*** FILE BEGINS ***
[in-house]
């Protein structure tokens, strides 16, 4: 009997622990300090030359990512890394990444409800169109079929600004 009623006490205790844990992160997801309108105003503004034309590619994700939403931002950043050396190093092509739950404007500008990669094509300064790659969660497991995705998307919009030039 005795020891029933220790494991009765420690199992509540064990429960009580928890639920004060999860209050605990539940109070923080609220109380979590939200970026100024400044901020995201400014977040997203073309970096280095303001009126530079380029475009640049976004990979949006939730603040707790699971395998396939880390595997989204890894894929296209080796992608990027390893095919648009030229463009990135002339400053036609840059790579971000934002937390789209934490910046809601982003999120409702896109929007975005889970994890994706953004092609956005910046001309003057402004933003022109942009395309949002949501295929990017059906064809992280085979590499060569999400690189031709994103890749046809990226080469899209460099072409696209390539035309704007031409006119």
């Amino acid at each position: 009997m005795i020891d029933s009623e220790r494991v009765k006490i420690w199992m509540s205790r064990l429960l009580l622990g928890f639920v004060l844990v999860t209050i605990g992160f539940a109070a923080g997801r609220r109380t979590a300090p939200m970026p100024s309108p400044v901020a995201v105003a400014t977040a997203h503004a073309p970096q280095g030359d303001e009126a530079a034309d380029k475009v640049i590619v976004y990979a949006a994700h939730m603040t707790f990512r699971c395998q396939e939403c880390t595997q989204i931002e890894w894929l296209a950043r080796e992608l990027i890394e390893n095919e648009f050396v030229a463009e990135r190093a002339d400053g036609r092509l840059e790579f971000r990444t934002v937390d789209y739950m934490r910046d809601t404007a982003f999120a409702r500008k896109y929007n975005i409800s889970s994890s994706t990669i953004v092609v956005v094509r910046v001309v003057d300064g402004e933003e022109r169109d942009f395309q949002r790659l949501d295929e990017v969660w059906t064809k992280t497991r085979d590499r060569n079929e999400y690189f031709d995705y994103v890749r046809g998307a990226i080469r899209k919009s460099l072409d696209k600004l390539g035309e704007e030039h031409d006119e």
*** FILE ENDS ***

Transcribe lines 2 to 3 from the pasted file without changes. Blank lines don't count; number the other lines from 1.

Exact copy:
């Protein structure tokens, strides 16, 4: 009997622990300090030359990512890394990444409800169109079929600004 009623006490205790844990992160997801309108105003503004034309590619994700939403931002950043050396190093092509739950404007500008990669094509300064790659969660497991995705998307919009030039 005795020891029933220790494991009765420690199992509540064990429960009580928890639920004060999860209050605990539940109070923080609220109380979590939200970026100024400044901020995201400014977040997203073309970096280095303001009126530079380029475009640049976004990979949006939730603040707790699971395998396939880390595997989204890894894929296209080796992608990027390893095919648009030229463009990135002339400053036609840059790579971000934002937390789209934490910046809601982003999120409702896109929007975005889970994890994706953004092609956005910046001309003057402004933003022109942009395309949002949501295929990017059906064809992280085979590499060569999400690189031709994103890749046809990226080469899209460099072409696209390539035309704007031409006119």
């Amino acid at each position: 009997m005795i020891d029933s009623e220790r494991v009765k006490i420690w199992m509540s205790r064990l429960l009580l622990g928890f639920v004060l844990v999860t209050i605990g992160f539940a109070a923080g997801r609220r109380t979590a300090p939200m970026p100024s309108p400044v901020a995201v105003a400014t977040a997203h503004a073309p970096q280095g030359d303001e009126a530079a034309d380029k475009v640049i590619v976004y990979a949006a994700h939730m603040t707790f990512r699971c395998q396939e939403c880390t595997q989204i931002e890894w894929l296209a950043r080796e992608l990027i890394e390893n095919e648009f050396v030229a463009e990135r190093a002339d400053g036609r092509l840059e790579f971000r990444t934002v937390d789209y739950m934490r910046d809601t404007a982003f999120a409702r500008k896109y929007n975005i409800s889970s994890s994706t990669i953004v092609v956005v094509r910046v001309v003057d300064g402004e933003e022109r169109d942009f395309q949002r790659l949501d295929e990017v969660w059906t064809k992280t497991r085979d590499r060569n079929e999400y690189f031709d995705y994103v890749r046809g998307a990226i080469r899209k919009s460099l072409d696209k600004l390539g035309e704007e030039h031409d006119e």